3 OpenID Tricks on How to Author Bespoke Identity Journeys with Low Code and Agama

What is a bespoke identity journey?

After you hit Login on any protected website or mobile application of a domain, your first order of business is to authentiate yourself. How you do that depends a lot on the capabilities of that domain. Sometimes our only option is username and password. But today, lots of domains support social login or two factor authentication.

But what if you’re new to the domain? Or what if you forgot your password, or lost your two factor authentication thingy (i.e. it fell in a deep body of water…)

When you want to build the world’s greatest user experience, one reality you may face is that the page with the most “hits” is your login page. To make the world’s greatest service, you also need a world class identity experience. Extra friction during registrations may lead to expensive drop off. And not surprisingly, your organization is a special flower, with some of its own policies, procedures, fraud detection, alerting, monitoring, testing, and CI/CD requirements.

The word “bespoke” is an adjective that means “custom-made” or “made to order.” Like a well designed machine, having identity journeys that “fits” your domain makes sense because it is durable, low maintenance and creates a positive impression of your brand. World class identity journeys are essential to building trust with your customers.

Agama is an effort lead by the Linux Foundation Janssen Project to standardize how Identity Providers (“IDPs”) build identity journeys. In addition to the orchestration syntax (i.e. the Agama domain specific language), it is also a packaging standard for project archive (i.e. what’s in the zip file).

Because identity journeys are a collaborative effort for your domain, using a low code approach increases project reusability, and minimizes the engineering time for knowledge-transfer. Here are a few tips to get started on the Agama Journey.

Tip 1 : Join Agama Lab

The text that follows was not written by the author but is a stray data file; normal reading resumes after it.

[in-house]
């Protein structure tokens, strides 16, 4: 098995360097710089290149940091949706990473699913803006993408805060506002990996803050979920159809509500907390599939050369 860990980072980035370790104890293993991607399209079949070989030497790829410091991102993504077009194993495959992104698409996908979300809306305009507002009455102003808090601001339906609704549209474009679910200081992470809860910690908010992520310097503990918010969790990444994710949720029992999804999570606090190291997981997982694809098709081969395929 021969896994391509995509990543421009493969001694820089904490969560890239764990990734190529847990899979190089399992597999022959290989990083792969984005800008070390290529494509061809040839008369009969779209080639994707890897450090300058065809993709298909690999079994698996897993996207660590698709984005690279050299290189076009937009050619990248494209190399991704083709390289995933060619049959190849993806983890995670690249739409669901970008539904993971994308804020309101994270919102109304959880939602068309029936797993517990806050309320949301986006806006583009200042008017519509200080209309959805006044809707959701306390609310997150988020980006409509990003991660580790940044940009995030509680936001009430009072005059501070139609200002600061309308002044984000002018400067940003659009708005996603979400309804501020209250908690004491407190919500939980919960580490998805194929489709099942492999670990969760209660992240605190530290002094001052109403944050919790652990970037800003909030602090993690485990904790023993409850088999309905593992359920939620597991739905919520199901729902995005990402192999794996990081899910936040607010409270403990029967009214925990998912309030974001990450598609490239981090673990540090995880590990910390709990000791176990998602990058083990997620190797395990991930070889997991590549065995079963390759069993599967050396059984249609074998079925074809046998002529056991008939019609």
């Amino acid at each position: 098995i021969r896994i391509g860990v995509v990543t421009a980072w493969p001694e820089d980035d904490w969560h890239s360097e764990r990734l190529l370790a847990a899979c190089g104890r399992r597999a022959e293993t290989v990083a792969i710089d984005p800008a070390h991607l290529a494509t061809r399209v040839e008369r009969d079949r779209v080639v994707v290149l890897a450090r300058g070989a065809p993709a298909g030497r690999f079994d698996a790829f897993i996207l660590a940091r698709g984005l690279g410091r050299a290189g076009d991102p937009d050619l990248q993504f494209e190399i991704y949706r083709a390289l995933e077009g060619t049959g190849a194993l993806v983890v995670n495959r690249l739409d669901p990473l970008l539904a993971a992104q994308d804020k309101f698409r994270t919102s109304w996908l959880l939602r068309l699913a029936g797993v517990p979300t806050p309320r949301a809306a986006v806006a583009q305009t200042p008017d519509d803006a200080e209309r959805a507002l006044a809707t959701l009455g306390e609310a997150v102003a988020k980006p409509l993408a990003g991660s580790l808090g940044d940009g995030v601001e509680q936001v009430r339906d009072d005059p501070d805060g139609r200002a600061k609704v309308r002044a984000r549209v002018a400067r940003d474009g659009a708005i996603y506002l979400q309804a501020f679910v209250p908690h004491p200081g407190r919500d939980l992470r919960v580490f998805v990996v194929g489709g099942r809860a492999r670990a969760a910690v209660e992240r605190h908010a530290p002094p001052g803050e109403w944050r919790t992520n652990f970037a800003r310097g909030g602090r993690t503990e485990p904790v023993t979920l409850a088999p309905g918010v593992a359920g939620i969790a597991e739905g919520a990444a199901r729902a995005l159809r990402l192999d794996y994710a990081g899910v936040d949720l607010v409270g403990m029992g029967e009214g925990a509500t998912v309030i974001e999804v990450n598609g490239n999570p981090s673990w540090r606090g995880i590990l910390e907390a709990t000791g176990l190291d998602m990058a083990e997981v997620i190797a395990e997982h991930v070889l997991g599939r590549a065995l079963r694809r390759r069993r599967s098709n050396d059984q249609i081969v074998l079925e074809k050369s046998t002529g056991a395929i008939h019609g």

While diving into the Agama docs is not a bad idea, Agama Lab gives you a drag-and-drop block programming interface. It’s easy to sign-up using your Github account. Agama Lab does not store any project assets–you must specify a Github repository to store your files. When you “Save” changes on Agama Lab, it makes a commit to the a branch–which you should review and merge according to the standard processes of your domain. Agama Lab is free although there are some in-app purchases available, like the ability to use private Github repositories to store your project assets.

Tip 2 : While your developing the flow, look at the Agama Code

While you are authoring a project in Agama Lab, the “Generate Code” button shows you the Agama DSL equivalent of your blocks. Sometimes missing required fields will be obvious at that point. Or if you’re stuck, it may be a good time to post a question on the Janssen Project Discussions forum.

Tip 3 : Post IDP deployment, use Jans Tarp to test your Agama Project

After you deploy an Agama project to an IDP, you’ll need to test it. Jans Tarp is a browser extension that makes testing a breeze. You can download the test latest Tarp zip file from the Assets section of the Janssen Project Releases. Then just unzip it and load it as an unpacked extension in your browser. Tarp enables you to perform dynamic client registration against your test IDP, and then trigger and authentication flow specifying agama as the acr_values in the OpenID Connect authentication request, and an extra parameter “agama_flow”, which specifies the qualified name of the Agama flow you want to invoke.

For more information about hosting Agama projects at scale, contact the Gluu commercial team or schedule a meeting.